Kenya has delivered successful HIV prevention programmes since the 1990s, which have resulted in a dramatic decrease of new infections.
Over the last two decades access to treatment has also risen significantly. At present approximately one million people are living with HIV in Keyna are on antiretroviral therapy (ART – the use of HIV medicines to treat HIV infection); and the country’s national strategy includes plans to increase coverage rates to 90%.
These plans could create new challenges for Kenya’ health system by increasing the pressure on the already overstretched human resources and infrastructure for ART delivery. To further compound matters, external funding for HIV/AIDS has been declining globally (-7% between 2015 and 2016). In Kenya, such a decline is likely to be felt in the coming years, especially as Kenya is now categorised as a lower middle income country and will be increasingly requested to co-finance its HIV response (at least by the Global Fund).
Against this backdrop, Kenya plans to implement differentiated care to generate efficiencies and improve quality of ART delivery. Differentiated care seeks to develop standardised evidence-informed clinical pathways for different groups of people living with HIV on ART that share similar needs in terms of ARV follow-up, laboratory testing, clinical examinations and counselling services. Instead of a guideline applied for all, DC defines guidelines for different patient groups depending on their common needs.
Members of iDSI visited Kenya and met with representatives of the National AIDS and STI Control Program (NASCOP), the National AIDS Control Council (NACC), members of the Ministry of Health and various academics to hear about current HIV efforts; the evidence gap on costing of ART delivery and differentiated care; and data gaps for economic evaluation of HIV interventions.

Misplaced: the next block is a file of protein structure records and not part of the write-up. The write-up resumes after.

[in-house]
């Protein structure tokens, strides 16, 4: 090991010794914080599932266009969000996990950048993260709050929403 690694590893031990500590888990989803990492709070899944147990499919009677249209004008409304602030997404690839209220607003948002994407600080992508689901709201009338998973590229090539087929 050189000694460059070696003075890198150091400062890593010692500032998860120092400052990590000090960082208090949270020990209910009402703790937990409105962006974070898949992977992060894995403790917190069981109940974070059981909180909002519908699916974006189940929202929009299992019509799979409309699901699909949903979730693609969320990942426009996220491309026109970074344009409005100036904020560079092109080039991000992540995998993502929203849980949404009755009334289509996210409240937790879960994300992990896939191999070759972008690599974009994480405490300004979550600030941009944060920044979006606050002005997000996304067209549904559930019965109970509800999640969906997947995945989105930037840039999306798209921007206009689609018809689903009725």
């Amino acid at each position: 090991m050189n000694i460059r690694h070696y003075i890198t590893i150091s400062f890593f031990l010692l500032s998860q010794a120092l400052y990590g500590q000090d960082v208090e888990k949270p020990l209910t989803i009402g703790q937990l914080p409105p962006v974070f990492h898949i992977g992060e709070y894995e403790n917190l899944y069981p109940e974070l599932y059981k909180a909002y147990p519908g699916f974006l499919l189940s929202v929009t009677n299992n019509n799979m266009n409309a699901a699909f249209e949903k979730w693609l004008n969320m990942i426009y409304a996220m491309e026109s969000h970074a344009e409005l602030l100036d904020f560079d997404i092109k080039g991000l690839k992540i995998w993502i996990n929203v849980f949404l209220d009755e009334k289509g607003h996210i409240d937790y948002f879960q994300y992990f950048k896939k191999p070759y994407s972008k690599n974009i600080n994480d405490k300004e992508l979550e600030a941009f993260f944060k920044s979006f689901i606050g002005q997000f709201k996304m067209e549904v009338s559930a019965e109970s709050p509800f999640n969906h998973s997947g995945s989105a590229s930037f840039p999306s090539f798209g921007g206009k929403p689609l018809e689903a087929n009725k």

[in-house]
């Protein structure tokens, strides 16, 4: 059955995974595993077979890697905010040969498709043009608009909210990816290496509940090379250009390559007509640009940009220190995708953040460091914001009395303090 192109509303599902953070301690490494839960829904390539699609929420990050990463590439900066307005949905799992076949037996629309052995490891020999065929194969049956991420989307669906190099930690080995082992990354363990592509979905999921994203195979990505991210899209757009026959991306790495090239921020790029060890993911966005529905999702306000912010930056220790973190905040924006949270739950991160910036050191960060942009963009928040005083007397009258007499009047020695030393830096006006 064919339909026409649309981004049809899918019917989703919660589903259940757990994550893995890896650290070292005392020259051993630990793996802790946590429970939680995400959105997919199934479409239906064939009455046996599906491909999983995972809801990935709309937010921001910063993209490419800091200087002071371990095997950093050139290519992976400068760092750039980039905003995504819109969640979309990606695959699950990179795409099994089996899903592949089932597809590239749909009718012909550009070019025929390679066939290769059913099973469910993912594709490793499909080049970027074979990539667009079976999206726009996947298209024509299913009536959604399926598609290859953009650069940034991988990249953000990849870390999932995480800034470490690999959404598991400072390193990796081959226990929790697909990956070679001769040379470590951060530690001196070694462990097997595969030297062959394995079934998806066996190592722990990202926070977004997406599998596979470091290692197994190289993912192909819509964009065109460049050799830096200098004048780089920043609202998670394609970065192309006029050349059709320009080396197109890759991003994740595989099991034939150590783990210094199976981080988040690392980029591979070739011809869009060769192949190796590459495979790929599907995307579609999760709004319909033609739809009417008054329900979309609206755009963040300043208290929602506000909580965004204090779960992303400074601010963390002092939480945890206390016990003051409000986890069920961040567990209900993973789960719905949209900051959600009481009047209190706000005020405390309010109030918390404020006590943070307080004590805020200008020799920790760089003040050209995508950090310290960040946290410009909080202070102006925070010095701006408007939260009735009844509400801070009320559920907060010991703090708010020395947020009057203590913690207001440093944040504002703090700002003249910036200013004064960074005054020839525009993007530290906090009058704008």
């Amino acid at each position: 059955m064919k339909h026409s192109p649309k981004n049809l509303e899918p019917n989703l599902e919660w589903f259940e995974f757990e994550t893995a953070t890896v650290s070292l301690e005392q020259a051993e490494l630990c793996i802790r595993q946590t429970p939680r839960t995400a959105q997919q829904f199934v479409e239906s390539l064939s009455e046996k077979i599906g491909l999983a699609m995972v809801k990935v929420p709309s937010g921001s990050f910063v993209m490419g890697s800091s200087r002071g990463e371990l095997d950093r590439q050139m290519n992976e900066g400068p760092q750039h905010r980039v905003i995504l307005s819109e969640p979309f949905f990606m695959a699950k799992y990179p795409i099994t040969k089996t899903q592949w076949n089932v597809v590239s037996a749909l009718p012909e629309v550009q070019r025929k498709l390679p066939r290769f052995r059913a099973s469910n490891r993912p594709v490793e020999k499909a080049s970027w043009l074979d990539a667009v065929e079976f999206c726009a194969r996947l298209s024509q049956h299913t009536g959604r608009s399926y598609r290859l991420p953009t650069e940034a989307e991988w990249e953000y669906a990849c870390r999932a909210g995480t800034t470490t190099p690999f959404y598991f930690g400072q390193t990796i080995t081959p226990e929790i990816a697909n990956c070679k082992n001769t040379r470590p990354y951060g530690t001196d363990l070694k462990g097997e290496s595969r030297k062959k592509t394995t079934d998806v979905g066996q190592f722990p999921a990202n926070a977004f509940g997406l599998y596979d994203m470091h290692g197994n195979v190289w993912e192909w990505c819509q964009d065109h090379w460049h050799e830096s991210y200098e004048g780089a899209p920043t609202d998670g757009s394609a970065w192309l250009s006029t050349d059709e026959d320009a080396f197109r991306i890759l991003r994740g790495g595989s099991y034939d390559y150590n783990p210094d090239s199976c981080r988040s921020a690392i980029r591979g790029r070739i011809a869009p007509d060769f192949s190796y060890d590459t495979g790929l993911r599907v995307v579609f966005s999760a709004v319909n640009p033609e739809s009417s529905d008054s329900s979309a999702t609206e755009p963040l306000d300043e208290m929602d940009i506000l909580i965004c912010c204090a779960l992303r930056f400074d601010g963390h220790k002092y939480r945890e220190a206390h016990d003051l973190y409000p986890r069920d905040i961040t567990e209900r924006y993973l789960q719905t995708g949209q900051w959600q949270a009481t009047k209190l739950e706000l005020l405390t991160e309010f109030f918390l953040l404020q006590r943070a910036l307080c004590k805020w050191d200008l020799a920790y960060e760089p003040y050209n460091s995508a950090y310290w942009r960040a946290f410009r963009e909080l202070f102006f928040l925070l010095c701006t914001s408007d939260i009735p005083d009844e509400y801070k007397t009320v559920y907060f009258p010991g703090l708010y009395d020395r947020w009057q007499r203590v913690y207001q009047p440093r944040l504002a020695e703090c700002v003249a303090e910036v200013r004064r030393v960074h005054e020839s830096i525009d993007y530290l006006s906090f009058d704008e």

The visit was an opportunity to get to know in country-partners and learn about the implementation of differentiated care. The overarching aim of the trip was to understand how economic evaluation can inform the country’s HIV response and help meet the coverage target.
- The take home messages for IDSI as a result of the Kenya visit were:
- There is a need to understand the cost structure and cost drivers of ART delivery – the last extensive costing in the country occurred in 2011.
- There is significant interest in real-life evidence around the costs and cost-savings of differentiated care in Kenya and globally.
- Non-communicable diseases (NCDs) have become a growing source of morbidity and mortality in people living with HIV in Kenya. Future work should aim to document the costs associated with the rising NCD burden. Kenya also needs to experiment with approaches to integrating HIV and NCD care.
- Kenya’s strategy to combat HIV is extremely progressive. Earlier this year the country was the first in Sub-Saharan Africa to receive and start delivering a new generic first line ART.
iDSI hopes to follow up this visit with a workshop to assess how iDSI can contribute to evidence needs.